honor of St. Joseph, patron saint of workers, Pope Benedict XVI
yesterday praised the holiness of work, recalling its biblical mandate
and manifestation in Jesus himself, but warned that mankind must not
become enslaved by it.
On Sunday, the
Pope presided at a Mass in the Vatican Basilica on the eve of the feast
of St. Joseph--the Holy Father’s own namesake.
A number of
important prelates concelebrated with the Pope, including Cardinal
Camillo Ruini, vicar general for the diocese of Rome; Bishop Giuseppe
Betori, secretary general of the Italian Episcopal Conference; and
Bishop Arrigo Miglio, president of the Italian episcopal commission for
social and labor problems, for justice and peace.
homily, the Holy Father cited scripture, which suggests that, "work is
part of the original condition of man," and forms part of "the divine
that "The Son of God Himself, becoming like us in all respects,
dedicated many years to manual labor, so much so that he became known
as the 'carpenter's son'.” Therefore he said, "The Church has always
shown, and especially over the last century, particular attention and
solicitude to this aspect of society…”
This, he said,
is “evinced by the many social initiatives of the Magisterium and the
activity of many Christian-inspired associations, some of which are
here today to represent the entire world of work."
The Pope said
that "work is of primary importance for the fulfillment of mankind and
the development of society,” adding that “for this reason it must
always be organized and carried out in full respect of human dignity
and at the service of the common good.”
“At the same
time”, he said, “it is indispensable that men and women do not let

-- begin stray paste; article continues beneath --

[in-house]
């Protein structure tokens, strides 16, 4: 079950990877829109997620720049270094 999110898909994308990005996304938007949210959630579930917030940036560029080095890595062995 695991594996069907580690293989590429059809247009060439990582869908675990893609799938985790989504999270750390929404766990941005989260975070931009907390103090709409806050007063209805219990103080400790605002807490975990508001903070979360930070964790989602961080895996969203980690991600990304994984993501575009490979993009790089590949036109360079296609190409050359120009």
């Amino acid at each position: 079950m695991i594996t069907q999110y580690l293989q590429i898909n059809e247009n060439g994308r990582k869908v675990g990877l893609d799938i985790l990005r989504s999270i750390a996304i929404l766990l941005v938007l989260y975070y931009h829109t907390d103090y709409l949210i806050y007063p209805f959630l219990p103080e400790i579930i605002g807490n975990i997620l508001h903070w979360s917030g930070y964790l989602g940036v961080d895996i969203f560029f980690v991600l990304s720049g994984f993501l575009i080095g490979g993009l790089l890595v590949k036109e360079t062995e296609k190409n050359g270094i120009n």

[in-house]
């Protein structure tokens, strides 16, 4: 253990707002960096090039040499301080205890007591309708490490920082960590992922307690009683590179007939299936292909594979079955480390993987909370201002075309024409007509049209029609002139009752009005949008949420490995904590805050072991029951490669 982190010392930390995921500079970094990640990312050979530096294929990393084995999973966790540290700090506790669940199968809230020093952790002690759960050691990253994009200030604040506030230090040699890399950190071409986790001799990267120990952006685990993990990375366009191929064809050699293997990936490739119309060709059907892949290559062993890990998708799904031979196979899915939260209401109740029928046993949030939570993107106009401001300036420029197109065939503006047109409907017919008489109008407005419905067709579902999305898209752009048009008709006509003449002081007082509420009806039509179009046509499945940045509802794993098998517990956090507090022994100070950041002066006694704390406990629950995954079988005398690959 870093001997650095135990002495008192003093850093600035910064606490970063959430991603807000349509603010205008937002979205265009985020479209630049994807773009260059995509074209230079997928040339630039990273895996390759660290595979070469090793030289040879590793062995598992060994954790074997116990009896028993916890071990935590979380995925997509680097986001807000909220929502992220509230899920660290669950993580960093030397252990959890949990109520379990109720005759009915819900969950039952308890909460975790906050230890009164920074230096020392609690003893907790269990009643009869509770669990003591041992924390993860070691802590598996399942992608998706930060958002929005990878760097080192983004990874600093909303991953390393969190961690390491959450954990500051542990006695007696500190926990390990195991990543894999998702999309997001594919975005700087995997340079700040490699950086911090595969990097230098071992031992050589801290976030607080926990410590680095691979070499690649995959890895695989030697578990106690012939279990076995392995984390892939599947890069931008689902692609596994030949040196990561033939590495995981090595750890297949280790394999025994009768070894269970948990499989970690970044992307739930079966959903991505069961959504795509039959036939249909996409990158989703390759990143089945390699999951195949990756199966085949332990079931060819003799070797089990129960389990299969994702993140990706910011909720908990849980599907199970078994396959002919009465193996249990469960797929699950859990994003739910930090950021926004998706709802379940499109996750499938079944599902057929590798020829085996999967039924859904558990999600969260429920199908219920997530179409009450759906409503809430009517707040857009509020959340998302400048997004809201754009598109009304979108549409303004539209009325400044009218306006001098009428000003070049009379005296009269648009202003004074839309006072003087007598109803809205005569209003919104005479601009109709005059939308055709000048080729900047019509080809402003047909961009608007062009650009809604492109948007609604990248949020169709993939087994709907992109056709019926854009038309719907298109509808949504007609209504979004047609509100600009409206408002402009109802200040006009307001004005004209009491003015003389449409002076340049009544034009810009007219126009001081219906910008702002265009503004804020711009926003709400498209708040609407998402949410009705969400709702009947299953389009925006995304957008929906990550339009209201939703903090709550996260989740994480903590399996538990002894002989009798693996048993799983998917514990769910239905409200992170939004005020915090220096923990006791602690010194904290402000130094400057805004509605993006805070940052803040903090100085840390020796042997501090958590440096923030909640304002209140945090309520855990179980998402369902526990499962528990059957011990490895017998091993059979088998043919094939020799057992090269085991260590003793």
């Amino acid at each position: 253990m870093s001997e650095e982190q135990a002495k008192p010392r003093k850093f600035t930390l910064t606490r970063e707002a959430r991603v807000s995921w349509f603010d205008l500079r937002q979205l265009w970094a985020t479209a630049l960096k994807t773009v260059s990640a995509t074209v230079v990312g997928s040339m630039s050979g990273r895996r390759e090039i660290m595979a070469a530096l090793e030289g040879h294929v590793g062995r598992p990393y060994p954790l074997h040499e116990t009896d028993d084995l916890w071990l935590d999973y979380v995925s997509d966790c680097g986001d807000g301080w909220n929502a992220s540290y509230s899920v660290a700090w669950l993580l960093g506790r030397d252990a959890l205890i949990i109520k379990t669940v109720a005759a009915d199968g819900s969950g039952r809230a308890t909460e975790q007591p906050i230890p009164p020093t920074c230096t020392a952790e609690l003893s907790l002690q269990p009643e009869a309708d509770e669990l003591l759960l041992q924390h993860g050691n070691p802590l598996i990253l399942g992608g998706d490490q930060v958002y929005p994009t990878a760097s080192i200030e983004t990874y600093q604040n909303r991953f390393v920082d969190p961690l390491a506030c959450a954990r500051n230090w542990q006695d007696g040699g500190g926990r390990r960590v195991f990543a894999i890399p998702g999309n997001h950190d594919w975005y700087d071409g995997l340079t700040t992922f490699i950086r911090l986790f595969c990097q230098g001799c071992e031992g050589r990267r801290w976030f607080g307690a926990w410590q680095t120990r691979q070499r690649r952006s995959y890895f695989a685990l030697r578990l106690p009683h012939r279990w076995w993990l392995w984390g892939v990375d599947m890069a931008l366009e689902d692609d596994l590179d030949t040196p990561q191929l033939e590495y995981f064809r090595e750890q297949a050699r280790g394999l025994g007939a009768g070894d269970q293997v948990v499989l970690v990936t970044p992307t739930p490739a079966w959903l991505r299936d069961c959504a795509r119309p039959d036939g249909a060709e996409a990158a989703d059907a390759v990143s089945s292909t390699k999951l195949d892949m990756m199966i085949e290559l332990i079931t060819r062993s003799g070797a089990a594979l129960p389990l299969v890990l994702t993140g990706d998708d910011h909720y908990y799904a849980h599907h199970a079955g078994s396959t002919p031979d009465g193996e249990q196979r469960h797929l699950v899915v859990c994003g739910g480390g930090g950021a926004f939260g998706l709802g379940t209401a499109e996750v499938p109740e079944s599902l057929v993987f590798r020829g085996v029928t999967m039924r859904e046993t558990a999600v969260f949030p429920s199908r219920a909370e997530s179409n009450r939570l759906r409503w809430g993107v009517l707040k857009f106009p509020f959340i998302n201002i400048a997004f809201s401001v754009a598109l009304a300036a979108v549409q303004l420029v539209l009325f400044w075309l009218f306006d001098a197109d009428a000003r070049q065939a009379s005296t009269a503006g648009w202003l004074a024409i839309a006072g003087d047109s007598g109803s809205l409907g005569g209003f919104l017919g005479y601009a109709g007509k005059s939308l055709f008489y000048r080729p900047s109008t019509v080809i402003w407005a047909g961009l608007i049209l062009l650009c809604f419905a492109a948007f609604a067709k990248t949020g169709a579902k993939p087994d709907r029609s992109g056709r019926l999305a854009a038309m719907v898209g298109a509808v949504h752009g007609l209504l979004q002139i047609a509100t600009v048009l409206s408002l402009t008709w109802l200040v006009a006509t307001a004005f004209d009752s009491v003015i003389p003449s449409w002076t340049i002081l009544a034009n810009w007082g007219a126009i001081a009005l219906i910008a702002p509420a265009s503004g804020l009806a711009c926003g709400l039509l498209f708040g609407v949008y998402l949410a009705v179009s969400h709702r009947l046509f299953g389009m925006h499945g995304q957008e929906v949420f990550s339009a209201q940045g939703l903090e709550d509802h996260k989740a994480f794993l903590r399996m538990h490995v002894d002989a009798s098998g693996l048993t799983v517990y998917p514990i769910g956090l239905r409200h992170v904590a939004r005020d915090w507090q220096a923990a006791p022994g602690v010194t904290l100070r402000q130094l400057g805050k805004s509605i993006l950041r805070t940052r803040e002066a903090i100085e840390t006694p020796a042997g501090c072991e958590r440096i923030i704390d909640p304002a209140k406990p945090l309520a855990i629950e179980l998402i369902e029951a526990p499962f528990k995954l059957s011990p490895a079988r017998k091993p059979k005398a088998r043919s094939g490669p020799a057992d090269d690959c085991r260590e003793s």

themselves be enslaved by work, that they do not idolize it, expecting
to find therein the final and definitive meaning of life." Here, he
stressed that "biblical teaching on work finds its coronation in the
commandment to rest."
"Work”, the Holy
Father went on, “must serve the true good of humanity…To this end,
technical and professional qualifications, necessary though they may
be, are not enough. Nor is it enough to create a just social order
attentive to the good of all.”
Rather, he said,
“It is necessary to live a form of spirituality that helps believers to
sanctify themselves through their own work, imitating St. Joseph who
every day had to provide for the needs of the Holy Family with his own
hands, and who for this reason is identified by the Church as the
patron saint of workers.”
“His witness shows how mankind is both the subject and protagonist of work."
concluded his homily by entrusting "those young people who find it
difficult to enter the world of work, the unemployed, and all those who
suffer due to the widespread labor crisis,” to Joseph.
his wife Mary,” the Pope prayed, “may St. Joseph watch over all workers
and ensure serenity and peace for families and for all humanity.
Looking to this great saint, may Christians in all working environments
learn to bear witness to the love of Christ, source of true solidarity
and of lasting peace."
CNA learned last
week that the Holy Father may currently be working on what will be his
first social encyclical. According to sources, it will discuss the
value of work for mankind.